ELECTIONS ‑- VALIDITY ‑- DUTY OF PROSECUTING ATTORNEY
(1) Failure of county auditor to provide ballots containing a proposition may affect the validity of the election with regard to the proposition.
(2) The validity of an election is a judicial question and certification of an election entitles it to a presumption of validity.
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January 26, 1959
Honorable D. L. McMannis
116 Spring Street
Colfax, Washington Cite as: AGO 59-60 No. 5
You have requested an opinion from this office on two questions which we paraphrase as follows:
(1) Does the failure by the county auditor's office to provide proper ballots to the LaMont County precinct, thereby resulting in the failure of 37 voters to cast their ballots on a proposition, the final result of which could have been changed had such votes been cast, void that election as to the particular proposition under consideration?
(2) If the failure to provide ballots to such county precinct does void such election, may the prosecuting attorney initiate an action to formally set aside the election and, if so, what procedure should be followed?
We answer question (1) as set forth in the analysis and question (2) in the negative.
[[Orig. Op. Page 2]]
It is our understanding that the election issue in question is one which was to have been voted upon only by the county electorate and for that reason two types of ballots were printed. One, which was to be used exclusively for county precincts, had printed thereon the proposition now under consideration; the other, which was to be used exclusively for city precincts, did not contain a statement of such proposition. The LaMont precinct, lying partly within the county and partly within a city, should therefore have been provided with both types of ballot. Instead it was provided only with the ballots which did not contain the proposition to be voted upon by county voters, and the county voters of that precinct were unable to vote upon the proposition.
One of the duties of the county auditor as enumerated in RCW 29.04.020 is to:
". . . provide . . . ballots . . . and deliver them to the precinct election officers at the polling places; . . ."
RCW 29.30.080 prescribes the form of election ballots and provides:
"(11) . . . Next after the instructions and before the party group shall be placed the questions of adopting constitutional amendments or any other question authorized by law to be submitted to the voters of such election. . . ."
It seems to us that the failure on the part of the auditor to provide a precinct with ballots having printed thereon an issue upon which the voters of that precinct were entitled to vote, is no different than failure to provide them with any ballots at all insofar as that proposition is concerned.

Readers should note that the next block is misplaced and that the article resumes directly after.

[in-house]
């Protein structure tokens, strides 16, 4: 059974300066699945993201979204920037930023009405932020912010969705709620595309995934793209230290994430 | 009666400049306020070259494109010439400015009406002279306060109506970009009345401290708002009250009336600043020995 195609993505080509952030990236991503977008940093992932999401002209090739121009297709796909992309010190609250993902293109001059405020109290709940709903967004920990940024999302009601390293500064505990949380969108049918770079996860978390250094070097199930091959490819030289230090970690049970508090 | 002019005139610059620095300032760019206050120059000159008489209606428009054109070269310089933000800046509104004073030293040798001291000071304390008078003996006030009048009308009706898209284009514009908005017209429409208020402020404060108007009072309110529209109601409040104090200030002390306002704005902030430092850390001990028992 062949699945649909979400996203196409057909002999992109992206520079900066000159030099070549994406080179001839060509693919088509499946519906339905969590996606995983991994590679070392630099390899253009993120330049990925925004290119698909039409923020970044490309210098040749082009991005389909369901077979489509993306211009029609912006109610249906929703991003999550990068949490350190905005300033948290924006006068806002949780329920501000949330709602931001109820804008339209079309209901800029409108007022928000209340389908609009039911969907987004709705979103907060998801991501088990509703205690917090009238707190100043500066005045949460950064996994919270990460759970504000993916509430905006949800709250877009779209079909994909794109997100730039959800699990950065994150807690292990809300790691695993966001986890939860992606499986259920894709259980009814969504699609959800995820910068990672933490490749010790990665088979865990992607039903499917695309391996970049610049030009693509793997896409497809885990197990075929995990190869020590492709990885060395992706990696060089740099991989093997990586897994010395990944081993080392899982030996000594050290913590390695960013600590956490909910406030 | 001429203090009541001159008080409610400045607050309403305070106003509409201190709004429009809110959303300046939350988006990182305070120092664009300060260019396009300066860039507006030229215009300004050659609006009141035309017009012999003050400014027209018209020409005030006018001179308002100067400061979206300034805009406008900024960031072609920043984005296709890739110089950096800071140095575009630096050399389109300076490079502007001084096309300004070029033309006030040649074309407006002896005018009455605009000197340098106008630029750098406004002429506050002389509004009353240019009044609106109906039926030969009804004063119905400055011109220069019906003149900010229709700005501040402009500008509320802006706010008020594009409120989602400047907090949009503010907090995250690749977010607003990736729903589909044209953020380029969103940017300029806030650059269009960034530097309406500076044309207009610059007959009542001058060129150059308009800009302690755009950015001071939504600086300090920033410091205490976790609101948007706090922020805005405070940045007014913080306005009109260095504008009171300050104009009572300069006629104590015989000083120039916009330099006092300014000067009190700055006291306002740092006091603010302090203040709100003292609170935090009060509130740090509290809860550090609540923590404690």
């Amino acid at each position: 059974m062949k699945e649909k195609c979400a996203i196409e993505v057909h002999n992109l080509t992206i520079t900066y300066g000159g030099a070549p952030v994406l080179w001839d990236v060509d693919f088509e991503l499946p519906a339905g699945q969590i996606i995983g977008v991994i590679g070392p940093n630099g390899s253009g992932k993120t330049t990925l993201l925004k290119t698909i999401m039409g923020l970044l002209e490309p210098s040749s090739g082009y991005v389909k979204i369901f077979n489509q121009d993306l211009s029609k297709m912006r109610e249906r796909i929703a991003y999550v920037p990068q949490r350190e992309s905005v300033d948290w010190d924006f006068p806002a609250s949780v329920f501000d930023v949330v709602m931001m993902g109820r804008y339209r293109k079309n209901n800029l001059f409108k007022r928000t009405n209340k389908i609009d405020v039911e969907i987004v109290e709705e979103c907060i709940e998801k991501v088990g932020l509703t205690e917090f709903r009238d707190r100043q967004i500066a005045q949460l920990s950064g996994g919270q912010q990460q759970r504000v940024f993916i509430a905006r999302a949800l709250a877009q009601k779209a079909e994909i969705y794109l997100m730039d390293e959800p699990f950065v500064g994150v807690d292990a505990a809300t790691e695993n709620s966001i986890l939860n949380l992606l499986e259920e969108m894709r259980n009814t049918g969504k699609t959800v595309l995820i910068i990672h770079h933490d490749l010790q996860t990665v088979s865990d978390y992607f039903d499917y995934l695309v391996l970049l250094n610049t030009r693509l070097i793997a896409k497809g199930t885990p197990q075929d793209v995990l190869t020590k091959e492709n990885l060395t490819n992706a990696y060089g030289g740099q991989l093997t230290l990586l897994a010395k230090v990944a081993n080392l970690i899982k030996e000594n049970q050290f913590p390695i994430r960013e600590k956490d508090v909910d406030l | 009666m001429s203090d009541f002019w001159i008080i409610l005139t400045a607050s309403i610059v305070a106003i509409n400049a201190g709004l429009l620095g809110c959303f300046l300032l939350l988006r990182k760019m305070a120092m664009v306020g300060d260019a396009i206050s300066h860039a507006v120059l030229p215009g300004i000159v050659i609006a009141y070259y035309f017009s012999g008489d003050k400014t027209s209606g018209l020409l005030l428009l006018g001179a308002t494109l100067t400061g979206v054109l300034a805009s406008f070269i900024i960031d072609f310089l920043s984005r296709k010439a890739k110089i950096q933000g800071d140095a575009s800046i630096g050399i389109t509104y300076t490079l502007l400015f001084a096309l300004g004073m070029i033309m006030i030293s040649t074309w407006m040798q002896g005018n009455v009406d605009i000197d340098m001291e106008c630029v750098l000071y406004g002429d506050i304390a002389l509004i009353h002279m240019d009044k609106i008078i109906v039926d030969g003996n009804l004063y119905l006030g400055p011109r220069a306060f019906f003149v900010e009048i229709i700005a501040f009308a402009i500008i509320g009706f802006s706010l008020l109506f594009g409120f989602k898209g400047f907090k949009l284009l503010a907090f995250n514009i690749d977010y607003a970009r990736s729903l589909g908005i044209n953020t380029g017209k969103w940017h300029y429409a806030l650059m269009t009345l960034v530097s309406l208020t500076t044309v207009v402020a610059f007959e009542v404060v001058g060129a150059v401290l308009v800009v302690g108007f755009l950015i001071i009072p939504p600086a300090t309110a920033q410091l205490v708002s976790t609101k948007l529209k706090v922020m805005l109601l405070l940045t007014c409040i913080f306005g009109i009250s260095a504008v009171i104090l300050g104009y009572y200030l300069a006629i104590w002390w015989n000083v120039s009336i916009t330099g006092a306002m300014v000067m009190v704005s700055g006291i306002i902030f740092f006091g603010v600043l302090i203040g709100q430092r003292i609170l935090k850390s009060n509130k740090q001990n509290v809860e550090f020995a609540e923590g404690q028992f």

Whether or not an election may be vitiated as the result of the failure to act on the part of an election official depends upon the character of the act as mandatory or directory. While it is true that the language of RCW 29.04.020 making it a duty of the county auditor to provide ballots is mandatory in form, this is not necessarily conclusive as to the character of this duty. The prevailing rule in this regard is effectively delineated in the leading case ofRideout v. The City of Los Angeles, 185 Cal. 426, 197 Pac. 74 (1921), as follows:
[[Orig. Op. Page 3]]
". . . It is a primary principle of law as applied to election contests that it is the duty of the court to validate the election if possible. . . . Accordingly, a distinction has been developed between mandatory and directory provisions in election laws; a violation of a mandatory provision vitiates the election, whereas a departure from a directory provision does not render the election void if there is a substantial observance of the law and no showing that the result of the election has been changed or the rights of the voters injuriously affected by the deviation. . . . Whether or not a provision, the observance of which is not expressly declared by law to be essential to the validity of the election, is mandatory or merely directory, depends upon the character of the act prescribed. If the act enjoined goes to the substance or necessarily affects the merits or results of the election it is mandatory; otherwise directory. . . . Provisions prescribing minor details in regard to the form of ballots are held to be in a large measure directory, . . . unless it appears that the mistakes in fact operated to prevent a free, fair and honest election." (Emphasis supplied.) (pp. 430-431)